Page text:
Cisco (Nasdaq: CSCO) just can't seem to get out of its own way, and its fiscal Q3 reflects that trend with profits down 18 percent and plans to lay off even more employees in poorly performing divisions.
And the outlook is not any better, with Cisco's CEO John Chambers predicting that its current quarter's revenue outlook would be flat to up 2 percent.
Chambers said during the company's earnings call that it plans to cut $1 billion in expenses.
"We are moving quickly to fix what is broken," said Chambers. "We've had to make big changes before and each time we have made these changes, we've emerged even stronger. We are embarking on a course that will address our challenges while building on our foundational strengths."
The vendor's switching and routing units, key pieces of the vendor's dynasty, were a mixed bag. During the quarter, switching declined 9 percent in Q3, which were slightly offset by a 7 percent increase in router sales.
Two of the emerging stars in Cisco's product portfolio are video conferencing and wireless, which were up 39 and 32 percent, respectively.
Over the past few months, Cisco has made some radical moves to turn its fortunes around by shutting down its Flip camera business, a process that drove it to lay off 550 employees, and simplifying its management structure.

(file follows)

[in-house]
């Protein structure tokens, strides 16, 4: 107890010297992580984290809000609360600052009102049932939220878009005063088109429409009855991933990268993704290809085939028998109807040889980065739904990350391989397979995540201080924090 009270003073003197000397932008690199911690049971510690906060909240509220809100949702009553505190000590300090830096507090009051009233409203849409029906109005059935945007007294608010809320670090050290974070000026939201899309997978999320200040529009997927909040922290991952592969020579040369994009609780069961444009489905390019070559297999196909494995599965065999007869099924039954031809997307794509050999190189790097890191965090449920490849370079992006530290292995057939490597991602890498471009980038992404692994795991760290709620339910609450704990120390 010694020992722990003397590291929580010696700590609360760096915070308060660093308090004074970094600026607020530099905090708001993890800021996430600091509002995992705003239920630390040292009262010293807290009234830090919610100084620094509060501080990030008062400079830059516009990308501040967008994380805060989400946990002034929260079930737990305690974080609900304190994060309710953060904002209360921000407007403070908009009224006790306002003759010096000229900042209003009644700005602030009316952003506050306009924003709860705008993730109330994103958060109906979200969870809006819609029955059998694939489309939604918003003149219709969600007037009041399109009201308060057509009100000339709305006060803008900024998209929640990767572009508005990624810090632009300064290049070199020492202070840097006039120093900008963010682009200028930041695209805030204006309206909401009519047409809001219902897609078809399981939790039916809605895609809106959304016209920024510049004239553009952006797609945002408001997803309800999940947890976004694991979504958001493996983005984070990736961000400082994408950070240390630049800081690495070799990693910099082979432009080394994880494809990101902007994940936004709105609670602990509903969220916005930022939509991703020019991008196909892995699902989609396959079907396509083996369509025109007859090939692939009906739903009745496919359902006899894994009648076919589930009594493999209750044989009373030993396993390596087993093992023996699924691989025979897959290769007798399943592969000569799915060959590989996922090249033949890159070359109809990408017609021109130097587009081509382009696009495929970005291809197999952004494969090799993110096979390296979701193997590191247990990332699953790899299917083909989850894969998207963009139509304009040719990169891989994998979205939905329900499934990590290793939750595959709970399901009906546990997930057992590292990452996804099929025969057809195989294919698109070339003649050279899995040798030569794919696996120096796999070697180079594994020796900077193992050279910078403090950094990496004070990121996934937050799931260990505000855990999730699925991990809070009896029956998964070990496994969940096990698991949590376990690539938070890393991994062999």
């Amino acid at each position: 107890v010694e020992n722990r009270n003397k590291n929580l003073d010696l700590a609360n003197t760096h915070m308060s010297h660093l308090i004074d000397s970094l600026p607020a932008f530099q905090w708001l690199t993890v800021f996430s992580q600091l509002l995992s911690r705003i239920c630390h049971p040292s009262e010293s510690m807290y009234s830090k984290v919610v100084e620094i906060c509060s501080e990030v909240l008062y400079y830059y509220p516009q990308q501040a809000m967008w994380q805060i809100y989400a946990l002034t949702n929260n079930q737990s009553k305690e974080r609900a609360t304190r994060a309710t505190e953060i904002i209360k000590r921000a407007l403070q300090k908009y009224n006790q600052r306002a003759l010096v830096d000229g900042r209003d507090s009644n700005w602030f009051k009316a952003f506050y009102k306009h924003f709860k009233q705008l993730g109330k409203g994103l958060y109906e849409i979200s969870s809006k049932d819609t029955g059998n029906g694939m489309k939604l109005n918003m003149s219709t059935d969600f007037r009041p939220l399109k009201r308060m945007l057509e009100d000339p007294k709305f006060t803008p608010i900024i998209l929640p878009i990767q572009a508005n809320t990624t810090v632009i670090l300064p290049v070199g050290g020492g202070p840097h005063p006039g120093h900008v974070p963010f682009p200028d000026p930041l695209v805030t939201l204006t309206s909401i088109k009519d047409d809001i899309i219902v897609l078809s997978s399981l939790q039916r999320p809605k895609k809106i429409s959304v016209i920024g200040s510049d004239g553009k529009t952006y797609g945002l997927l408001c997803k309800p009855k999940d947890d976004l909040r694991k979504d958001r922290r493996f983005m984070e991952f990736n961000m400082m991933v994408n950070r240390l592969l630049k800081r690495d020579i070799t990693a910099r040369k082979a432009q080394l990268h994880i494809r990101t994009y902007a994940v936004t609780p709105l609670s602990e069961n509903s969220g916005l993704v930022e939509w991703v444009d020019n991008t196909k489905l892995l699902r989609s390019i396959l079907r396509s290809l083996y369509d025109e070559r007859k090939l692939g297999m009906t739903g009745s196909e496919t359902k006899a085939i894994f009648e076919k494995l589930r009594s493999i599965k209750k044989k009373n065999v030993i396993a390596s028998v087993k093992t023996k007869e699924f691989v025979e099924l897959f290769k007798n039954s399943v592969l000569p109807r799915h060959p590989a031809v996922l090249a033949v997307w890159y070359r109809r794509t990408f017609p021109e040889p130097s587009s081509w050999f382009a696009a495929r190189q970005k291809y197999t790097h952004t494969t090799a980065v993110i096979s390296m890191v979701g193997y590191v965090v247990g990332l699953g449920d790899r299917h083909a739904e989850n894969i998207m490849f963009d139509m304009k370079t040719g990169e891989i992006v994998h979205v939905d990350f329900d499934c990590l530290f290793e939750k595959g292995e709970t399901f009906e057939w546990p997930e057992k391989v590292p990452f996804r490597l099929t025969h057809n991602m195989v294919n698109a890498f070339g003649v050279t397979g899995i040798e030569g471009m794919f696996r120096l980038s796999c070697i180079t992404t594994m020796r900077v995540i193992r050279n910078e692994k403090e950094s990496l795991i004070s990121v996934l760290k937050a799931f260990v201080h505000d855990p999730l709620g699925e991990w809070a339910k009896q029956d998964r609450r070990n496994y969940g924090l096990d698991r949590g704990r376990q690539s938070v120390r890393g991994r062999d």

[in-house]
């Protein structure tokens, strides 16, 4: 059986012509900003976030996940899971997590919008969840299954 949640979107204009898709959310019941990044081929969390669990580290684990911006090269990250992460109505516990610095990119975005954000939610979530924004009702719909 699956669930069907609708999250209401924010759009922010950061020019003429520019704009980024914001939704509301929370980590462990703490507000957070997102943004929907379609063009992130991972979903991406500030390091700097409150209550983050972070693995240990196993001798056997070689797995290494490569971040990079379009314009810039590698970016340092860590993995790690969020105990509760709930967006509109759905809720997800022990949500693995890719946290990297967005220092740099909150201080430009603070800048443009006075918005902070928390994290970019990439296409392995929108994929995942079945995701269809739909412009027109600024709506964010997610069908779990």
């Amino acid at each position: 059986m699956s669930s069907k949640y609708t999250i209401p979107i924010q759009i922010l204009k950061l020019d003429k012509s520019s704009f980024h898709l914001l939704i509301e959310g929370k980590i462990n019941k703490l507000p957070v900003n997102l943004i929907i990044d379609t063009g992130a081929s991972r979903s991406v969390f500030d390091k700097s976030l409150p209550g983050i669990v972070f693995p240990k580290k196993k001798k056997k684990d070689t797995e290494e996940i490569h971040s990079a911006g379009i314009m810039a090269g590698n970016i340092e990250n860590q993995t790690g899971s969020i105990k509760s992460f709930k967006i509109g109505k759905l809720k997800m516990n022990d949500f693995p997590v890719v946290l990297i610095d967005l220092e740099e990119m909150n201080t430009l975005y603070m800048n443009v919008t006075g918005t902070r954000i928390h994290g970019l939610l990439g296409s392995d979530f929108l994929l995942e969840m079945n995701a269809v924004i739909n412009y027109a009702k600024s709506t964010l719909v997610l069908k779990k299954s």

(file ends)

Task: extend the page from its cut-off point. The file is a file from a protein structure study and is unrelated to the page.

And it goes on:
Despite these changes, financial analysts argue the vendor needs to provide a more clear picture on its ultimate company strategy.
"It's great that they acknowledged the elephant in the room," said Joanna Makris, an analyst at Mizuho Securities USA Inc. "We all knew 12 to 17 percent wasn't valid. But what is it--8 percent, 10 percent? It's hard for us to know until they tell us which product lines they're going to exit."
Cisco narrowly beat Wall Street analyst expectations in Q3 with $1.8 billion in net income, or 33 cents a share, down 18 percent from $2.2 billion, or 37 cents a share, a year ago. Revenue, meanwhile, was $10.9 billion, up 5 percent from $10.4 billion.
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Wireline in the first quarter of 2011
Cisco shuts down Flip video business, dismisses 550 employees
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